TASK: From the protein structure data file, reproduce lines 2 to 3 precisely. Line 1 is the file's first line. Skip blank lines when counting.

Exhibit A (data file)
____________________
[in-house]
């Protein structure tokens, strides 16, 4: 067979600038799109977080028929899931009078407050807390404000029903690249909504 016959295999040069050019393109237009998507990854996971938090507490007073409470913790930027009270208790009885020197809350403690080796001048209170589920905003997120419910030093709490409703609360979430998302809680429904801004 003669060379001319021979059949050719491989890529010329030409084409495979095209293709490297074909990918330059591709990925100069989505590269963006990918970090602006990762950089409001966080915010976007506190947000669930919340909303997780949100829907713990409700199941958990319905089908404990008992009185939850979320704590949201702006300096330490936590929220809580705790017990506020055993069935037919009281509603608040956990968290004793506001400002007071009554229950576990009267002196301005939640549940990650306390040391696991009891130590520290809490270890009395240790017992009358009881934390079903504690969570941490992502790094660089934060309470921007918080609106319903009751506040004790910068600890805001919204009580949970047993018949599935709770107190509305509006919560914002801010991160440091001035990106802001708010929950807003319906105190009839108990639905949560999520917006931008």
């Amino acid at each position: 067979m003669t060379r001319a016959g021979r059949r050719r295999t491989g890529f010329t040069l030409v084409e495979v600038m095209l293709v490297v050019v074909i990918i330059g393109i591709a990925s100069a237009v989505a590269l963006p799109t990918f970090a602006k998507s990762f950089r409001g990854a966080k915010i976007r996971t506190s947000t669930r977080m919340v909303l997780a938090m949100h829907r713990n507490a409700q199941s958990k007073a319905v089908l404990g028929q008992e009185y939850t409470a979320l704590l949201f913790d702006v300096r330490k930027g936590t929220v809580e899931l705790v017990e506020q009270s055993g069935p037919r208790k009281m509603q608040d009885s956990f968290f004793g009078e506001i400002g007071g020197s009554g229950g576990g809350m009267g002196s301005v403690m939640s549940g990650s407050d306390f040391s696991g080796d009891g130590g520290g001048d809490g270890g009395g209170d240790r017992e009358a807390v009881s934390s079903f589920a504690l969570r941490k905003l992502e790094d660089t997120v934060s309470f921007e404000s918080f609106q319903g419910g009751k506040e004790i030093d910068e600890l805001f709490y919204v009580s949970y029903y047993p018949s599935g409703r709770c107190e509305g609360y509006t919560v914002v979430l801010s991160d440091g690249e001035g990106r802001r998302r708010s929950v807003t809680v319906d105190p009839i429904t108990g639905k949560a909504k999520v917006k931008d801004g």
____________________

């Protein structure tokens, strides 16, 4: 067979600038799109977080028929899931009078407050807390404000029903690249909504 016959295999040069050019393109237009998507990854996971938090507490007073409470913790930027009270208790009885020197809350403690080796001048209170589920905003997120419910030093709490409703609360979430998302809680429904801004 003669060379001319021979059949050719491989890529010329030409084409495979095209293709490297074909990918330059591709990925100069989505590269963006990918970090602006990762950089409001966080915010976007506190947000669930919340909303997780949100829907713990409700199941958990319905089908404990008992009185939850979320704590949201702006300096330490936590929220809580705790017990506020055993069935037919009281509603608040956990968290004793506001400002007071009554229950576990009267002196301005939640549940990650306390040391696991009891130590520290809490270890009395240790017992009358009881934390079903504690969570941490992502790094660089934060309470921007918080609106319903009751506040004790910068600890805001919204009580949970047993018949599935709770107190509305509006919560914002801010991160440091001035990106802001708010929950807003319906105190009839108990639905949560999520917006931008």
């Amino acid at each position: 067979m003669t060379r001319a016959g021979r059949r050719r295999t491989g890529f010329t040069l030409v084409e495979v600038m095209l293709v490297v050019v074909i990918i330059g393109i591709a990925s100069a237009v989505a590269l963006p799109t990918f970090a602006k998507s990762f950089r409001g990854a966080k915010i976007r996971t506190s947000t669930r977080m919340v909303l997780a938090m949100h829907r713990n507490a409700q199941s958990k007073a319905v089908l404990g028929q008992e009185y939850t409470a979320l704590l949201f913790d702006v300096r330490k930027g936590t929220v809580e899931l705790v017990e506020q009270s055993g069935p037919r208790k009281m509603q608040d009885s956990f968290f004793g009078e506001i400002g007071g020197s009554g229950g576990g809350m009267g002196s301005v403690m939640s549940g990650s407050d306390f040391s696991g080796d009891g130590g520290g001048d809490g270890g009395g209170d240790r017992e009358a807390v009881s934390s079903f589920a504690l969570r941490k905003l992502e790094d660089t997120v934060s309470f921007e404000s918080f609106q319903g419910g009751k506040e004790i030093d910068e600890l805001f709490y919204v009580s949970y029903y047993p018949s599935g409703r709770c107190e509305g609360y509006t919560v914002v979430l801010s991160d440091g690249e001035g990106r802001r998302r708010s929950v807003t809680v319906d105190p009839i429904t108990g639905k949560a909504k999520v917006k931008d801004g």